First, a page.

In the first half of the year, Gokongwei-led Robinsons Land Corp. (RLC) reported a net income of P3.7 billion. It was down 8 percent year-on-year.
In addition, it was because of the coronavirus (COVID19) pandemic and the consequent lockout protocols. It happened in the second quarter took a heavy toll on mall operations.
Coming from a net profit of P3.16 billion in the first quarter, the latest report implied a second-quarter net profit of P540 million.
It marked a decline of around 75 percent from the previous year’s reported level.
RLC President and chief executive officer, Frederick Go, said in a statement.
“Even with the full impact of the quarantine in the second quarter, all our business units managed to be EBITDA (earnings before interest, taxes, depreciation, and amortization – a measure of cash flow)-positive. Moving forward, the improving trend gives us optimism that the economy is on its way to recovery. We continue to seek opportunities. And also, there are innovative new ways of doing business to deliver long-term sustainable value to all our stakeholders.”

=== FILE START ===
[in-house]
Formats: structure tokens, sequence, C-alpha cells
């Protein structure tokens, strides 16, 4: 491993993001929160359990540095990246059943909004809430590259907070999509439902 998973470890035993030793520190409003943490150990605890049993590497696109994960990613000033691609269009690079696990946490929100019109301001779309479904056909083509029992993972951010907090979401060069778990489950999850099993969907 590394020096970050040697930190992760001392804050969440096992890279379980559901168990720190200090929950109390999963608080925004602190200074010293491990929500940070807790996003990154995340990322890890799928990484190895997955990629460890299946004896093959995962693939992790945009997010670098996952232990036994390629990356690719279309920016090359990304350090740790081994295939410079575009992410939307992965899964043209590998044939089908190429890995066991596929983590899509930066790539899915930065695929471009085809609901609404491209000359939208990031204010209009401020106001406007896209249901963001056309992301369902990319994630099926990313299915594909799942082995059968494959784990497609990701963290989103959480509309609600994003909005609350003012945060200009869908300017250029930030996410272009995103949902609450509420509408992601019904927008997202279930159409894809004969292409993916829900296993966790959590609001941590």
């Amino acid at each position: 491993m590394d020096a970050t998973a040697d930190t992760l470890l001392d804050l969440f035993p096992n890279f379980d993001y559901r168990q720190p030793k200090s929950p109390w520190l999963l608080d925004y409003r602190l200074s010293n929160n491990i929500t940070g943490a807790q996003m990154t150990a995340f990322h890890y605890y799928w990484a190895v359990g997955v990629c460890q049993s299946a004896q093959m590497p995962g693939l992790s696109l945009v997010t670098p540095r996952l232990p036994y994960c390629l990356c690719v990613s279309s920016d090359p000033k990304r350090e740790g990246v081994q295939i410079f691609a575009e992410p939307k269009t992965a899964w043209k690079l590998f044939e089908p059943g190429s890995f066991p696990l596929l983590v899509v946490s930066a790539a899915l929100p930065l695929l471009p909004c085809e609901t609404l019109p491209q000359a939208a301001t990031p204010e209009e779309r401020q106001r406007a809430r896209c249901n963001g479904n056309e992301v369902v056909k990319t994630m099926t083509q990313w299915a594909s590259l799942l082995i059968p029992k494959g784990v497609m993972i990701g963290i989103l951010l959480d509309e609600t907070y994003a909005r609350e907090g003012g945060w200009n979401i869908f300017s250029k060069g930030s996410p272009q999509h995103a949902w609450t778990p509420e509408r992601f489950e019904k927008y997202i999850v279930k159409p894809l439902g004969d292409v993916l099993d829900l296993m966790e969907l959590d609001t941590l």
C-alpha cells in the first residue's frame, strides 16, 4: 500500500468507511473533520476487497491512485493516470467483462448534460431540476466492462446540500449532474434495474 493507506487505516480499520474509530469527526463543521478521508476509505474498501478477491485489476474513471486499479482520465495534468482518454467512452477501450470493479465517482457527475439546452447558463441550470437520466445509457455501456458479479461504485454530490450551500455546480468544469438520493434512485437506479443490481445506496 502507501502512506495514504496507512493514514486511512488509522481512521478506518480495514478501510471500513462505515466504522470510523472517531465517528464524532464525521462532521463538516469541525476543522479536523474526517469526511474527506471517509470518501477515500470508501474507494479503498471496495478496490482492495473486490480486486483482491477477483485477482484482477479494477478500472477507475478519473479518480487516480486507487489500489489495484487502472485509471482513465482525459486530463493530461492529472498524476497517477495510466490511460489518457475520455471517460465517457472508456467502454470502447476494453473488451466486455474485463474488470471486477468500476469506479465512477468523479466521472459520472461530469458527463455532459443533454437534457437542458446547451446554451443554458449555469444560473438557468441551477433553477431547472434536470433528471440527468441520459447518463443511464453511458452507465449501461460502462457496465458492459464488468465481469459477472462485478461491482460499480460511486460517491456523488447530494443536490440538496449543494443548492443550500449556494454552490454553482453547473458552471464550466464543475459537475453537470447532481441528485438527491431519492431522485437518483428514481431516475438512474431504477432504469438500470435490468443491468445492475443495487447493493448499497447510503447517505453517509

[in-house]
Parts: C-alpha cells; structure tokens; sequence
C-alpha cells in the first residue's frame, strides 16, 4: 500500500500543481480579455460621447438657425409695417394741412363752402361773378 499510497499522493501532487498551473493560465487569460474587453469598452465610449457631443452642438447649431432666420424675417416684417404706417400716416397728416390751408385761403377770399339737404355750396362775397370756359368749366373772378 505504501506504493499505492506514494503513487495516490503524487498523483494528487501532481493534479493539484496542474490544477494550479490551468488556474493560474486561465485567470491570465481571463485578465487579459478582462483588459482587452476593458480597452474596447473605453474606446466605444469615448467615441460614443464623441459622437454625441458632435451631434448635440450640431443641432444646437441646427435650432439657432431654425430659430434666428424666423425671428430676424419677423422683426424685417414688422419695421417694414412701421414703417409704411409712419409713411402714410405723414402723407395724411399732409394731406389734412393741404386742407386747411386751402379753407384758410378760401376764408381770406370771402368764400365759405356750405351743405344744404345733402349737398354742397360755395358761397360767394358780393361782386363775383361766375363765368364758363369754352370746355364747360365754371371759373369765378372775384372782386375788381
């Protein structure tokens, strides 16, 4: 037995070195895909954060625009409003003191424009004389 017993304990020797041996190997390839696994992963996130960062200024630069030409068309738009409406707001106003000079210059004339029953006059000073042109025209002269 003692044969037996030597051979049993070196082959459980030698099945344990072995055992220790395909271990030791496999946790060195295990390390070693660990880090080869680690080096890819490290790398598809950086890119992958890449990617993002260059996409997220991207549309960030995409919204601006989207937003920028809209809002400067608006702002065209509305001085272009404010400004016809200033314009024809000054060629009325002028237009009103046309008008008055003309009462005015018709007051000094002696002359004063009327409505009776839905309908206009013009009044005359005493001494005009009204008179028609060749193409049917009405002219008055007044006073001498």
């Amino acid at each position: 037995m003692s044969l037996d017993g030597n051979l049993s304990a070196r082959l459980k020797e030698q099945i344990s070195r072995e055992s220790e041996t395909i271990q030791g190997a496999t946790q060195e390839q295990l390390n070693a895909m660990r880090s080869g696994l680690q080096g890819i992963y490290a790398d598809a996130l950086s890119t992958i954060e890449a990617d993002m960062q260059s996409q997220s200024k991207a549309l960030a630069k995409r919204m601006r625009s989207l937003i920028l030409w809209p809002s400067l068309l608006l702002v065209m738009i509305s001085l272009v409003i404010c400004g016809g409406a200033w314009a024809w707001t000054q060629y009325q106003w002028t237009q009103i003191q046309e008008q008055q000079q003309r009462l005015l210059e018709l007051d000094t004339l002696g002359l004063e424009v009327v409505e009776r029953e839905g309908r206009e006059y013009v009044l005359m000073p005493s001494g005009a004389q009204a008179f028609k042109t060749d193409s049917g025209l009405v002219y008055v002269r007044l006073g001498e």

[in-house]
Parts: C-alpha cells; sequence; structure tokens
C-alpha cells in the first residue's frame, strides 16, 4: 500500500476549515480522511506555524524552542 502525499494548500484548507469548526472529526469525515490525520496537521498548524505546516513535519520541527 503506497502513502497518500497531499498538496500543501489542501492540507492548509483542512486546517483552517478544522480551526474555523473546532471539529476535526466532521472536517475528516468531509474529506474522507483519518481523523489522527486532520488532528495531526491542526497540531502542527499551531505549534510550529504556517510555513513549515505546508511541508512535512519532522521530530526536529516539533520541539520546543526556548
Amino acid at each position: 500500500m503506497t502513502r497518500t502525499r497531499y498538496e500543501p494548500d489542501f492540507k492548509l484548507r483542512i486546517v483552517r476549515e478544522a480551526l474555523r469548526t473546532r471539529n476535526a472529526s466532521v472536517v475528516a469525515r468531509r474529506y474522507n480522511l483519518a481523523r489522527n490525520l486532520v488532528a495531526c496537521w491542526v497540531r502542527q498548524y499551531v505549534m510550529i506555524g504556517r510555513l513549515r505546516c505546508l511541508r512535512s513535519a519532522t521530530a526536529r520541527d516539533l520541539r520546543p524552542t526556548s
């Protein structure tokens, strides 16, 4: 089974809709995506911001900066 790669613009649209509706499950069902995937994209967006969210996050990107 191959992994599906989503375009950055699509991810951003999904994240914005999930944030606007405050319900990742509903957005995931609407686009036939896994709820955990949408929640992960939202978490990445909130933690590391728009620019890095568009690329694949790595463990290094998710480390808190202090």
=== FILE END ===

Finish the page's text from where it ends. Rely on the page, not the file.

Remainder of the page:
Consolidated Sales of RLC Increased
Consolidated sales of RLC increased slightly by 3 percent year-on-year to P15.4 billion for the first six months, while total cash flow as calculated by EBITDA decreased year-on-year to P8.2 billion by 1 percent.
The full impact of the pandemic was felt during the second quarter of the year. In other words, it substantially affected RLC’s business units.
The investment portfolio – which produces recurring income and accounts for 49 percent of consolidated revenue – saw revenue decline to P7.5 billion by 25 percent year-on-year.
On the other hand, due to this new residential accounting procedure, the construction portfolio managed to raise sales by 59 percent year-on-year. Furthermore, it pushes to P7.9 billion in the first half.
Starting January 2020, RLC acknowledged residential construction sales from the previous 15 years. Further, it was based on a 10 percent equity requirement for a buyer.
Without the adjustment, residential revenues would have gone down by 51 percent in the first semester. Instead, the residential division recorded P7.9 billion revenues in the first half, 66 percent higher year-on-year.